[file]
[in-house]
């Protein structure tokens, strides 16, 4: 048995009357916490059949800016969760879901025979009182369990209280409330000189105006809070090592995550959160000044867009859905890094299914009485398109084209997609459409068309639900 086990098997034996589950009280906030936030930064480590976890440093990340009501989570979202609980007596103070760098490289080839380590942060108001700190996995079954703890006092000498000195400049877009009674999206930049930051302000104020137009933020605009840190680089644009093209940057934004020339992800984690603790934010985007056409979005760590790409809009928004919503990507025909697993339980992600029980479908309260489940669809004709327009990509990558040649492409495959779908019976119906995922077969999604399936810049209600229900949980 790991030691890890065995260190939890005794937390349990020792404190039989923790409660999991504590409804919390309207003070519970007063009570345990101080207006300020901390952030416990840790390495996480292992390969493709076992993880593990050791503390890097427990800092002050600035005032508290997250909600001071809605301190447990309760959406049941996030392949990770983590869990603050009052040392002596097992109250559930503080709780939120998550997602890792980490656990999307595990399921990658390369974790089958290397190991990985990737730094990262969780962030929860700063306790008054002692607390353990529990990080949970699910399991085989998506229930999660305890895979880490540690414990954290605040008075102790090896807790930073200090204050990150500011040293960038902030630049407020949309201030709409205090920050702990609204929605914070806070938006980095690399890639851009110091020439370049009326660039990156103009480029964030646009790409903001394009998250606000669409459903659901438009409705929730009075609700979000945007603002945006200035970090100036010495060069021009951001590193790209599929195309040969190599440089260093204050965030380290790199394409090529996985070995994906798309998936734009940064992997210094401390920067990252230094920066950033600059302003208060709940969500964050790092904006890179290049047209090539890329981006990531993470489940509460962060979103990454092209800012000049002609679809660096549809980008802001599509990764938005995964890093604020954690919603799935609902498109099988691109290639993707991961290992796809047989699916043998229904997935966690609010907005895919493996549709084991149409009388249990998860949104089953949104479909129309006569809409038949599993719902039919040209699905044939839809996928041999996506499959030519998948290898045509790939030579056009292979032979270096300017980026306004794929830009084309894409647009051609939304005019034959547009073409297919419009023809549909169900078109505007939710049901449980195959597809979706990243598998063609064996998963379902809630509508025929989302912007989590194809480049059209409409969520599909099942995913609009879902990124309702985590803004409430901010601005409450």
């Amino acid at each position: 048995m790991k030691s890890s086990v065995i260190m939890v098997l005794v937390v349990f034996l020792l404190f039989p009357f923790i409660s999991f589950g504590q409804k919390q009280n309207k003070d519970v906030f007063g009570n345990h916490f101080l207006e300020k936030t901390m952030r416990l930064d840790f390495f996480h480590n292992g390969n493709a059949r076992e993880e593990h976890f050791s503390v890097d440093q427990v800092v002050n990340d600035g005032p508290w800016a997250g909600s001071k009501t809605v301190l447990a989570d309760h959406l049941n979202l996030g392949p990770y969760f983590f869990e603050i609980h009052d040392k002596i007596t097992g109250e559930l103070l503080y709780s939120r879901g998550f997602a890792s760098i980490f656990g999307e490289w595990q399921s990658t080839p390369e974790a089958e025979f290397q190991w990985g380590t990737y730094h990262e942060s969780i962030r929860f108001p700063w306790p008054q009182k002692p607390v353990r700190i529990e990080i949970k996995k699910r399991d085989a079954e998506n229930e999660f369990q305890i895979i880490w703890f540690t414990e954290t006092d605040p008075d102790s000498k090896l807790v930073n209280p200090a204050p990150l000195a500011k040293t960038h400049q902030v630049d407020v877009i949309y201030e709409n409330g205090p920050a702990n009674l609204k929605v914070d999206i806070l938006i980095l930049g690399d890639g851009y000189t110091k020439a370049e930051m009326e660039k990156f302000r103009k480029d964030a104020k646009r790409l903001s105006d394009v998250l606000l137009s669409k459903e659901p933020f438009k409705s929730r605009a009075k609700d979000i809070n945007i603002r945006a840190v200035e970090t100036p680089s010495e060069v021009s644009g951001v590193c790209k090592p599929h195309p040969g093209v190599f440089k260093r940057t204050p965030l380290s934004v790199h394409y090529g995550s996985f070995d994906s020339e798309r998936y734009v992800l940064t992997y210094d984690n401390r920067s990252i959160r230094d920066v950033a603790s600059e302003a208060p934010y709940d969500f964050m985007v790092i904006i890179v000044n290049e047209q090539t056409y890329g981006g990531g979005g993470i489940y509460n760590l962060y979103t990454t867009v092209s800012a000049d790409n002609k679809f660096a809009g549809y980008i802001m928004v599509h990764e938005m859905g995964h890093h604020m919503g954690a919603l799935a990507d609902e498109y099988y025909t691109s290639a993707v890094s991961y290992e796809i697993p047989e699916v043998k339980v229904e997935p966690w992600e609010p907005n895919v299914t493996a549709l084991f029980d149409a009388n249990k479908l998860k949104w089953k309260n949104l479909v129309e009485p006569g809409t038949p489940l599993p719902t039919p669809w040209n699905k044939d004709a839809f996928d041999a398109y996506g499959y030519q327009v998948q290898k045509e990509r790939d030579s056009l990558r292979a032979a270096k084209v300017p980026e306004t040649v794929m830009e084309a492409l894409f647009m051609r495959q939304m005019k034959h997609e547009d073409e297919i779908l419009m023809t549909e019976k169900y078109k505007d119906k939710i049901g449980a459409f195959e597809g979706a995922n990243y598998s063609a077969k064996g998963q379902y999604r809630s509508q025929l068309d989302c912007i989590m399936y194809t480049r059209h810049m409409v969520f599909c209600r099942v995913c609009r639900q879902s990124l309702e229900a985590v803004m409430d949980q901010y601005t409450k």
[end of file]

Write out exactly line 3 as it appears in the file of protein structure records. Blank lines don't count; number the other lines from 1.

């Amino acid at each position: 048995m790991k030691s890890s086990v065995i260190m939890v098997l005794v937390v349990f034996l020792l404190f039989p009357f923790i409660s999991f589950g504590q409804k919390q009280n309207k003070d519970v906030f007063g009570n345990h916490f101080l207006e300020k936030t901390m952030r416990l930064d840790f390495f996480h480590n292992g390969n493709a059949r076992e993880e593990h976890f050791s503390v890097d440093q427990v800092v002050n990340d600035g005032p508290w800016a997250g909600s001071k009501t809605v301190l447990a989570d309760h959406l049941n979202l996030g392949p990770y969760f983590f869990e603050i609980h009052d040392k002596i007596t097992g109250e559930l103070l503080y709780s939120r879901g998550f997602a890792s760098i980490f656990g999307e490289w595990q399921s990658t080839p390369e974790a089958e025979f290397q190991w990985g380590t990737y730094h990262e942060s969780i962030r929860f108001p700063w306790p008054q009182k002692p607390v353990r700190i529990e990080i949970k996995k699910r399991d085989a079954e998506n229930e999660f369990q305890i895979i880490w703890f540690t414990e954290t006092d605040p008075d102790s000498k090896l807790v930073n209280p200090a204050p990150l000195a500011k040293t960038h400049q902030v630049d407020v877009i949309y201030e709409n409330g205090p920050a702990n009674l609204k929605v914070d999206i806070l938006i980095l930049g690399d890639g851009y000189t110091k020439a370049e930051m009326e660039k990156f302000r103009k480029d964030a104020k646009r790409l903001s105006d394009v998250l606000l137009s669409k459903e659901p933020f438009k409705s929730r605009a009075k609700d979000i809070n945007i603002r945006a840190v200035e970090t100036p680089s010495e060069v021009s644009g951001v590193c790209k090592p599929h195309p040969g093209v190599f440089k260093r940057t204050p965030l380290s934004v790199h394409y090529g995550s996985f070995d994906s020339e798309r998936y734009v992800l940064t992997y210094d984690n401390r920067s990252i959160r230094d920066v950033a603790s600059e302003a208060p934010y709940d969500f964050m985007v790092i904006i890179v000044n290049e047209q090539t056409y890329g981006g990531g979005g993470i489940y509460n760590l962060y979103t990454t867009v092209s800012a000049d790409n002609k679809f660096a809009g549809y980008i802001m928004v599509h990764e938005m859905g995964h890093h604020m919503g954690a919603l799935a990507d609902e498109y099988y025909t691109s290639a993707v890094s991961y290992e796809i697993p047989e699916v043998k339980v229904e997935p966690w992600e609010p907005n895919v299914t493996a549709l084991f029980d149409a009388n249990k479908l998860k949104w089953k309260n949104l479909v129309e009485p006569g809409t038949p489940l599993p719902t039919p669809w040209n699905k044939d004709a839809f996928d041999a398109y996506g499959y030519q327009v998948q290898k045509e990509r790939d030579s056009l990558r292979a032979a270096k084209v300017p980026e306004t040649v794929m830009e084309a492409l894409f647009m051609r495959q939304m005019k034959h997609e547009d073409e297919i779908l419009m023809t549909e019976k169900y078109k505007d119906k939710i049901g449980a459409f195959e597809g979706a995922n990243y598998s063609a077969k064996g998963q379902y999604r809630s509508q025929l068309d989302c912007i989590m399936y194809t480049r059209h810049m409409v969520f599909c209600r099942v995913c609009r639900q879902s990124l309702e229900a985590v803004m409430d949980q901010y601005t409450k």